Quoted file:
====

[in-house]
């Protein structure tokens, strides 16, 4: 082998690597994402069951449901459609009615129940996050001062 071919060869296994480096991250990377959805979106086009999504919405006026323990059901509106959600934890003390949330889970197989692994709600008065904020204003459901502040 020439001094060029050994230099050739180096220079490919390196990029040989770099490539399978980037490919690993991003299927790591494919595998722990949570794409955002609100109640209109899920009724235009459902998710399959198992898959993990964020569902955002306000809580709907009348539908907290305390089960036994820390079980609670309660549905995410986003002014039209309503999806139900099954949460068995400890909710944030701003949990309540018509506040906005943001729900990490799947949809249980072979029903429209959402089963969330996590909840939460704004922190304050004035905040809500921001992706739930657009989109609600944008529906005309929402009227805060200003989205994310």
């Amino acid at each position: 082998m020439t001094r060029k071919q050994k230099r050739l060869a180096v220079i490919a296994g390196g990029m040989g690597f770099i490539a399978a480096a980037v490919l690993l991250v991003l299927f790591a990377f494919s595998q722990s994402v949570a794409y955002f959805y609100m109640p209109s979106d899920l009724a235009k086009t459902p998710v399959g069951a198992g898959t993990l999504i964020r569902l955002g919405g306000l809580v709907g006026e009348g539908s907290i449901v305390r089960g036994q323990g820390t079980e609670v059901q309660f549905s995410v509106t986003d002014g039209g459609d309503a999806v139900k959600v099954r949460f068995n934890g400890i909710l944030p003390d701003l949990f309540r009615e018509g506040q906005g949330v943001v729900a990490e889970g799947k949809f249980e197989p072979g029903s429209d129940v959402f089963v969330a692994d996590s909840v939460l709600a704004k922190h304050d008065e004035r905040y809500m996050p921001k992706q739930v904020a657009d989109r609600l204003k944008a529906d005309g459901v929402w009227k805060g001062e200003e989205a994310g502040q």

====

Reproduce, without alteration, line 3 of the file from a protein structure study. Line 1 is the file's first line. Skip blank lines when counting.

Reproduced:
């Amino acid at each position: 082998m020439t001094r060029k071919q050994k230099r050739l060869a180096v220079i490919a296994g390196g990029m040989g690597f770099i490539a399978a480096a980037v490919l690993l991250v991003l299927f790591a990377f494919s595998q722990s994402v949570a794409y955002f959805y609100m109640p209109s979106d899920l009724a235009k086009t459902p998710v399959g069951a198992g898959t993990l999504i964020r569902l955002g919405g306000l809580v709907g006026e009348g539908s907290i449901v305390r089960g036994q323990g820390t079980e609670v059901q309660f549905s995410v509106t986003d002014g039209g459609d309503a999806v139900k959600v099954r949460f068995n934890g400890i909710l944030p003390d701003l949990f309540r009615e018509g506040q906005g949330v943001v729900a990490e889970g799947k949809f249980e197989p072979g029903s429209d129940v959402f089963v969330a692994d996590s909840v939460l709600a704004k922190h304050d008065e004035r905040y809500m996050p921001k992706q739930v904020a657009d989109r609600l204003k944008a529906d005309g459901v929402w009227k805060g001062e200003e989205a994310g502040q």